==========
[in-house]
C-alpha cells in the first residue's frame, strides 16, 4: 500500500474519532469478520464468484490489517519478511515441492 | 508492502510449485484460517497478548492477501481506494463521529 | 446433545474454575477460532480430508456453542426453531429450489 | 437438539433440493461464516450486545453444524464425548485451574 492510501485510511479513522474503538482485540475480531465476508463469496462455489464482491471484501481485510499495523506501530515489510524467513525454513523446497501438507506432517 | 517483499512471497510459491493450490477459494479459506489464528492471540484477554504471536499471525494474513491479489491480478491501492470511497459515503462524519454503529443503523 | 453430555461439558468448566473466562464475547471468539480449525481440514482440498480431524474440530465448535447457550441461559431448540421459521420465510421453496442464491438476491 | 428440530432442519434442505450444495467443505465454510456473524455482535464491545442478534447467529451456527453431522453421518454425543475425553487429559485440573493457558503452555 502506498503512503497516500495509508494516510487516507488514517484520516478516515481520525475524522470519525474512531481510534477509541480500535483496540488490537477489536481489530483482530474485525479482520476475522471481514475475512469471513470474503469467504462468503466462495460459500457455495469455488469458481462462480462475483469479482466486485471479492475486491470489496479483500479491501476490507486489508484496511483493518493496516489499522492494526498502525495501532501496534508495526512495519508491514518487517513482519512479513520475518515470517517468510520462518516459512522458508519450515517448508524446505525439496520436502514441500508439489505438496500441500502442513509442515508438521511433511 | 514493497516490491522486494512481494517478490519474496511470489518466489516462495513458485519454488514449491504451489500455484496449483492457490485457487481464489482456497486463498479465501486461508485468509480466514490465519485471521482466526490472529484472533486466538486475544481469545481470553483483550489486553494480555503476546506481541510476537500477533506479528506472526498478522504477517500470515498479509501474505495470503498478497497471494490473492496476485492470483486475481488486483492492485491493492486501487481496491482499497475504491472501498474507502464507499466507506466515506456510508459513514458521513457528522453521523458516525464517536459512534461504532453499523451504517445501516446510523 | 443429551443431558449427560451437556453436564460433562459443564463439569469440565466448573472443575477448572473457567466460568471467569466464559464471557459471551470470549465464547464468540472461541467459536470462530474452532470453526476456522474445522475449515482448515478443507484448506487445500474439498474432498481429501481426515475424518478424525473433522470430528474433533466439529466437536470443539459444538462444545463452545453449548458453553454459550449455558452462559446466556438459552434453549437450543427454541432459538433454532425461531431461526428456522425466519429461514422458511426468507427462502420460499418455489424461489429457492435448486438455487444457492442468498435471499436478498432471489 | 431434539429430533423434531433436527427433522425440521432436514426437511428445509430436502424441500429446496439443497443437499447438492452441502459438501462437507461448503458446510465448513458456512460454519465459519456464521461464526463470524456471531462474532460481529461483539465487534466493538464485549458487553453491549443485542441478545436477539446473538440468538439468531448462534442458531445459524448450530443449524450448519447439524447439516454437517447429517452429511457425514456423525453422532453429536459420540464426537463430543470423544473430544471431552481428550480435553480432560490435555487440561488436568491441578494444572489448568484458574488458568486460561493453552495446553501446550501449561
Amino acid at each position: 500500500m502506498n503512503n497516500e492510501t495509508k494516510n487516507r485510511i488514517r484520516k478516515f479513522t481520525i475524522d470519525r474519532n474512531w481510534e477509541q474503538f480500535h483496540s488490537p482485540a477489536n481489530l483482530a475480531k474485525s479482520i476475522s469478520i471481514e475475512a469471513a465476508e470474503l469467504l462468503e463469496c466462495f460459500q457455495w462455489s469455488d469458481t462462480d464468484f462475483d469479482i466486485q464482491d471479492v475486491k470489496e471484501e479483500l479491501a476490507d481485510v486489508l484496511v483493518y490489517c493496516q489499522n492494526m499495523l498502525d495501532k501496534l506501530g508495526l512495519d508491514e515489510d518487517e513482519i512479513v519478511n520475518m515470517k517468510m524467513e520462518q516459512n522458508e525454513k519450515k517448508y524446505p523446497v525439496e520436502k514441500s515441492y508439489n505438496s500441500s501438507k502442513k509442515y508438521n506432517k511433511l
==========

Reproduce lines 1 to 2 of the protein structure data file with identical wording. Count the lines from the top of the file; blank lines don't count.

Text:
[in-house]
C-alpha cells in the first residue's frame, strides 16, 4: 500500500474519532469478520464468484490489517519478511515441492 | 508492502510449485484460517497478548492477501481506494463521529 | 446433545474454575477460532480430508456453542426453531429450489 | 437438539433440493461464516450486545453444524464425548485451574 492510501485510511479513522474503538482485540475480531465476508463469496462455489464482491471484501481485510499495523506501530515489510524467513525454513523446497501438507506432517 | 517483499512471497510459491493450490477459494479459506489464528492471540484477554504471536499471525494474513491479489491480478491501492470511497459515503462524519454503529443503523 | 453430555461439558468448566473466562464475547471468539480449525481440514482440498480431524474440530465448535447457550441461559431448540421459521420465510421453496442464491438476491 | 428440530432442519434442505450444495467443505465454510456473524455482535464491545442478534447467529451456527453431522453421518454425543475425553487429559485440573493457558503452555 502506498503512503497516500495509508494516510487516507488514517484520516478516515481520525475524522470519525474512531481510534477509541480500535483496540488490537477489536481489530483482530474485525479482520476475522471481514475475512469471513470474503469467504462468503466462495460459500457455495469455488469458481462462480462475483469479482466486485471479492475486491470489496479483500479491501476490507486489508484496511483493518493496516489499522492494526498502525495501532501496534508495526512495519508491514518487517513482519512479513520475518515470517517468510520462518516459512522458508519450515517448508524446505525439496520436502514441500508439489505438496500441500502442513509442515508438521511433511 | 514493497516490491522486494512481494517478490519474496511470489518466489516462495513458485519454488514449491504451489500455484496449483492457490485457487481464489482456497486463498479465501486461508485468509480466514490465519485471521482466526490472529484472533486466538486475544481469545481470553483483550489486553494480555503476546506481541510476537500477533506479528506472526498478522504477517500470515498479509501474505495470503498478497497471494490473492496476485492470483486475481488486483492492485491493492486501487481496491482499497475504491472501498474507502464507499466507506466515506456510508459513514458521513457528522453521523458516525464517536459512534461504532453499523451504517445501516446510523 | 443429551443431558449427560451437556453436564460433562459443564463439569469440565466448573472443575477448572473457567466460568471467569466464559464471557459471551470470549465464547464468540472461541467459536470462530474452532470453526476456522474445522475449515482448515478443507484448506487445500474439498474432498481429501481426515475424518478424525473433522470430528474433533466439529466437536470443539459444538462444545463452545453449548458453553454459550449455558452462559446466556438459552434453549437450543427454541432459538433454532425461531431461526428456522425466519429461514422458511426468507427462502420460499418455489424461489429457492435448486438455487444457492442468498435471499436478498432471489 | 431434539429430533423434531433436527427433522425440521432436514426437511428445509430436502424441500429446496439443497443437499447438492452441502459438501462437507461448503458446510465448513458456512460454519465459519456464521461464526463470524456471531462474532460481529461483539465487534466493538464485549458487553453491549443485542441478545436477539446473538440468538439468531448462534442458531445459524448450530443449524450448519447439524447439516454437517447429517452429511457425514456423525453422532453429536459420540464426537463430543470423544473430544471431552481428550480435553480432560490435555487440561488436568491441578494444572489448568484458574488458568486460561493453552495446553501446550501449561